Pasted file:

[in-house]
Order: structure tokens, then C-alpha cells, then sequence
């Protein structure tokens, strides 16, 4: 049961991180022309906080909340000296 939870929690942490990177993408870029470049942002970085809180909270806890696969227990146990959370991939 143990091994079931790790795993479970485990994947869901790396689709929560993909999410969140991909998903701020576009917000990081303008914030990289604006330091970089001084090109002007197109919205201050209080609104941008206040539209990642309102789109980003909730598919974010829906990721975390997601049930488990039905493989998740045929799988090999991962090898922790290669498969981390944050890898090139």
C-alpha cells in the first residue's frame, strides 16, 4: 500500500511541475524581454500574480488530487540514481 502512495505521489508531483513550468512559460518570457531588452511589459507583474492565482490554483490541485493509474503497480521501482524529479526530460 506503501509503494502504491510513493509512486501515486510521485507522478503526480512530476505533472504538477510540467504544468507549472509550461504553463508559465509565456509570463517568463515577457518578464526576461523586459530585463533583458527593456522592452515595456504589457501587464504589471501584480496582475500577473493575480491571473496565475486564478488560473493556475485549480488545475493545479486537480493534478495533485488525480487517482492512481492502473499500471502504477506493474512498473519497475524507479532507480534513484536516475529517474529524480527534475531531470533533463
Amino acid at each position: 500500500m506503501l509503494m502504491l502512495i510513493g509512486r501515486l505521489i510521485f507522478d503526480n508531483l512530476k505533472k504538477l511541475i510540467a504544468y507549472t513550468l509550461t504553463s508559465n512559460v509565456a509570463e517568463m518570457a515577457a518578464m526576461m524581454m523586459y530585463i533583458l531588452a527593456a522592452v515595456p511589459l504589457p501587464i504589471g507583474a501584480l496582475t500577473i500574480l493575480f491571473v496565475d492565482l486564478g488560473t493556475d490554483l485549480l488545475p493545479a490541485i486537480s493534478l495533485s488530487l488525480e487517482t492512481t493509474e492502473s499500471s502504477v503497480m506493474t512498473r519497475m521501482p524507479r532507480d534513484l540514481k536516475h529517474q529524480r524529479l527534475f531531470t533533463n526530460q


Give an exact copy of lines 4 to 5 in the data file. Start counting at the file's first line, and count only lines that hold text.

C-alpha cells in the first residue's frame, strides 16, 4: 500500500511541475524581454500574480488530487540514481 502512495505521489508531483513550468512559460518570457531588452511589459507583474492565482490554483490541485493509474503497480521501482524529479526530460 506503501509503494502504491510513493509512486501515486510521485507522478503526480512530476505533472504538477510540467504544468507549472509550461504553463508559465509565456509570463517568463515577457518578464526576461523586459530585463533583458527593456522592452515595456504589457501587464504589471501584480496582475500577473493575480491571473496565475486564478488560473493556475485549480488545475493545479486537480493534478495533485488525480487517482492512481492502473499500471502504477506493474512498473519497475524507479532507480534513484536516475529517474529524480527534475531531470533533463
Amino acid at each position: 500500500m506503501l509503494m502504491l502512495i510513493g509512486r501515486l505521489i510521485f507522478d503526480n508531483l512530476k505533472k504538477l511541475i510540467a504544468y507549472t513550468l509550461t504553463s508559465n512559460v509565456a509570463e517568463m518570457a515577457a518578464m526576461m524581454m523586459y530585463i533583458l531588452a527593456a522592452v515595456p511589459l504589457p501587464i504589471g507583474a501584480l496582475t500577473i500574480l493575480f491571473v496565475d492565482l486564478g488560473t493556475d490554483l485549480l488545475p493545479a490541485i486537480s493534478l495533485s488530487l488525480e487517482t492512481t493509474e492502473s499500471s502504477v503497480m506493474t512498473r519497475m521501482p524507479r532507480d534513484l540514481k536516475h529517474q529524480r524529479l527534475f531531470t533533463n526530460q